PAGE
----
Education policy in the United States has moved from a period of change into a time of chaos. The predominant policies and actions of the past fifty years have been turned on their head through federal government legislation, private money, and exceptions to nearly every pre-established rule. In a sense, we are exiting what I call the “Teacher Union Era” of American education into something yet to be determined. Throughout all significant era changes in history there comes a period of chaos, just as there was in the 1960s when the AFT led teacher strikes brought a final end to a former era in education.
Short Summary of Main Factors in Ed Policy Disruption:
The earthquake that began the disruption was in 2001 when the Elementary and Secondary Education Act (ESEA) was renewed by Congress under the title of No Child Left Behind (NCLB), which was the most significant legislative policy of the Bush presidency outside of the War on Terror and Homeland Security. This was significant because conservatives began to use federal money through the Department of Education as a tool for wresting educational power away from the established power of public school unions. If you were alive in the 1970s, you’ll remember that the NEA pushed for the development of the DoE at the objections of the AFT as Shanker opposed giving bureaucrats power over the teaching profession. You’ll also remember that Reagan’s educational platform was to disband the DoE altogether. The Bush policy shift united conservatives with progressives in the attempt to use the federal government to reform public education, which has continued throughout the Obama presidency.
NCLB solidified the standards and accountability movement in education that allowed for incredible disruption in established beliefs about public education with the addition of charter schools and alternative teacher preparation programs like Teach for America, the development of the Common Core and nationalized testing, and the opening of the public education to the influence of private foundations like the Gates Foundation. Other events had a great impact on adding to this policy chaos including Hurricane Katrina and the rebuilding of the New Orleans public schools under Paul Vallas as charter schools, the 2008 financial crisis which allowed the Obama administration to use the ARRA to incentivize change in public schools through “Race to the Top” funding, and the current court rulings that have eroded union power by limiting the collection of funds and diminishing teacher tenure laws. These changes don’t even take into account the disruptive power of technology and the movement to de-accredit religious institutions that are seen as discriminatory (Conn Article and Jones Response).
Christian Schools: Why does this matter?
In the Christian school tradition over this same period of time there have been two primary branches within the Christian school movement. The Dutch-Reformed Christian schools generally were an alternative to public schools and were usually modeled after the local public school. These schools were more accommodating and tended to follow the trends of teacher professionalism and education practice that came from the local public school district. The Evangelical Christian schools, especially those started after 1960, were often reactionary and tended to be opposed to public school policies and trends. If you find yourself within the tradition of either camp or another tradition completely I believe it is important for Christian schools to begin to work their way through the current policy chaos and into a place where Christian schools can be a model of professional practice, a guarantor of student learning and development, organizations that are intentionally Christian, and a professional community prepared to withstand the coming de-accreditation crisis.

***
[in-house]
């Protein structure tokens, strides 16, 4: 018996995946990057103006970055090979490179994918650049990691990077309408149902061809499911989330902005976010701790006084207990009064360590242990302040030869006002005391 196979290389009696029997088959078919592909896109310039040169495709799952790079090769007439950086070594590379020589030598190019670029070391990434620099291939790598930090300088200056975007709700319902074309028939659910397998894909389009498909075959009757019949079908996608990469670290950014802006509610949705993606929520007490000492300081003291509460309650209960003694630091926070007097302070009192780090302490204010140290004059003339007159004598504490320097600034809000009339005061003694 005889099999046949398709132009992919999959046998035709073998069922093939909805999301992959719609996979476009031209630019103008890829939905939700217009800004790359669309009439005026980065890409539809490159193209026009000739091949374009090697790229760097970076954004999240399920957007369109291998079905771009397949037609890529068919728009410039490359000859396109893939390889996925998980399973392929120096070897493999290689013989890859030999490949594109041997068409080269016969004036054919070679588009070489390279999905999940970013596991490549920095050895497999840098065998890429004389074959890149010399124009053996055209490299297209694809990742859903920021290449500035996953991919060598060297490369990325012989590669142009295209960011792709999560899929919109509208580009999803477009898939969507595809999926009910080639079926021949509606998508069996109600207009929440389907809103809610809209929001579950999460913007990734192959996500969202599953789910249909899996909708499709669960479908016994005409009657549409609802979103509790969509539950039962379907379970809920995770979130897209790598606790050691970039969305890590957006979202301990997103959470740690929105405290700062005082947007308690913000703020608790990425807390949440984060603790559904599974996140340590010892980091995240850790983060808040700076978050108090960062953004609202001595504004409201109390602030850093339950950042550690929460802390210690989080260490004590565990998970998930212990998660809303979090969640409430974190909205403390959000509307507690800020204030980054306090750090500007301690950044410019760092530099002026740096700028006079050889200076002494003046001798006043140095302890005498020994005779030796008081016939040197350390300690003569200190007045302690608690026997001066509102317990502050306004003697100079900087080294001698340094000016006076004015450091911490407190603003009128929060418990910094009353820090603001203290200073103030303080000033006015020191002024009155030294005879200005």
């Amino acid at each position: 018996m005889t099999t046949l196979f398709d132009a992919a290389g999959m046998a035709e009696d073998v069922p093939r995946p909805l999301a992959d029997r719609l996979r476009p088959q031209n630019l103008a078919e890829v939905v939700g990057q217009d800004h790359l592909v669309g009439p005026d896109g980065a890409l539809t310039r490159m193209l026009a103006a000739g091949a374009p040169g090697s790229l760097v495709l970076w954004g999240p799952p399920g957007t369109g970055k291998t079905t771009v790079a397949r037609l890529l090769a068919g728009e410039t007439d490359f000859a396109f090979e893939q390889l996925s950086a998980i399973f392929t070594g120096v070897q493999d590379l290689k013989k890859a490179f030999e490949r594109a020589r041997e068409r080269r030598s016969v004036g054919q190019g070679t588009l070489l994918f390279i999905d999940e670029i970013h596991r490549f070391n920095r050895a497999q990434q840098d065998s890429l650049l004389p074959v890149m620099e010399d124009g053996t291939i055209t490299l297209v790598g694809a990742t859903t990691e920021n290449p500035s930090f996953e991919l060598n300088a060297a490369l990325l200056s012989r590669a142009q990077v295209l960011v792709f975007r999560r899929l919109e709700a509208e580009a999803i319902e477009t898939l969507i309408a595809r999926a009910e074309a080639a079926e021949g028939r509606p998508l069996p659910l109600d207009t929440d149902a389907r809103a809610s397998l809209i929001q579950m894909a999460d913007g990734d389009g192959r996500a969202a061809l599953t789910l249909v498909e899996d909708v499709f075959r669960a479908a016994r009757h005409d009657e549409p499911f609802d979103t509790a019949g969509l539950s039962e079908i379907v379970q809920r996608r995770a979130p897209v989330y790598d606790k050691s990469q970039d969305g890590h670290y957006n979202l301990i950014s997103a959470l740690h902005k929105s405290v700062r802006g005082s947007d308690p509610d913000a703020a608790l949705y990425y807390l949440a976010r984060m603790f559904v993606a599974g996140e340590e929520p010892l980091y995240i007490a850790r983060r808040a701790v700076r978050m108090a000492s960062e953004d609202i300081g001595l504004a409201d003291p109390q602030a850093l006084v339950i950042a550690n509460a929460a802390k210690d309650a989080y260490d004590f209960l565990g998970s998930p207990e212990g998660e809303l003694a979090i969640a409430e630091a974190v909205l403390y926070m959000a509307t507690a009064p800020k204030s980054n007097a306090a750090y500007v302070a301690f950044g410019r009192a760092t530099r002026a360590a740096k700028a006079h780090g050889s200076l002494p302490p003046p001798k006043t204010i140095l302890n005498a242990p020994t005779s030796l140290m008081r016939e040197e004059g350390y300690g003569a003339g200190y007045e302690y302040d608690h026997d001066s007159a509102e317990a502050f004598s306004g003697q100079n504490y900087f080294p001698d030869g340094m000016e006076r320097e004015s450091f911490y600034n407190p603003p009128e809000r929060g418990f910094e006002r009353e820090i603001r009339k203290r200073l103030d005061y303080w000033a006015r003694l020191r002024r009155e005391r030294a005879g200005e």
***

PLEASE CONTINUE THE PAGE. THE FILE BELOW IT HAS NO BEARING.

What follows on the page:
Three Questions for Consideration and Development:
My desire is not to provide a political stance on education policy, but rather for us as Christian school leaders and proponents to better understand the political and professional world in which we live and work. Likewise, I hope to develop the following questions in future blogs, but I think these four questions will allow for Christian schools to navigate a course to future quality and sustainability.
1. Why does your school exist?
2. What makes your school distinct?
3. How does your school measure student learning, institutional success, and organizational health?
4. Who are you connected to and aligned with as part of a local and national professional network?
Erik, very well said. What deserves some more comment (and discussion) is the current tension between the upcoming ‘chaos’ period and the current ‘Teacher Union Era’ where the teacher was (and in some places still is) the de-facto customer of Christian education [not the student, not the parent (who as the story goes doesn’t know the teacher’s job], and not the mission of the school. It stands to reason that while this shift happens, the teacher (the related ‘union’ mindset) will makes some last minute bold efforts to retain the power and focus…sometimes at the expense of the administrators, sometimes the parents, and sometimes the student. Some schools, of course, have a faculty lounge that is much more progressive and willing to change, but on the whole, chaos means that the Board tries to instill one thing, the administration another, and the teacher another… with the parent wondering “what is going on down there at school?” ~RS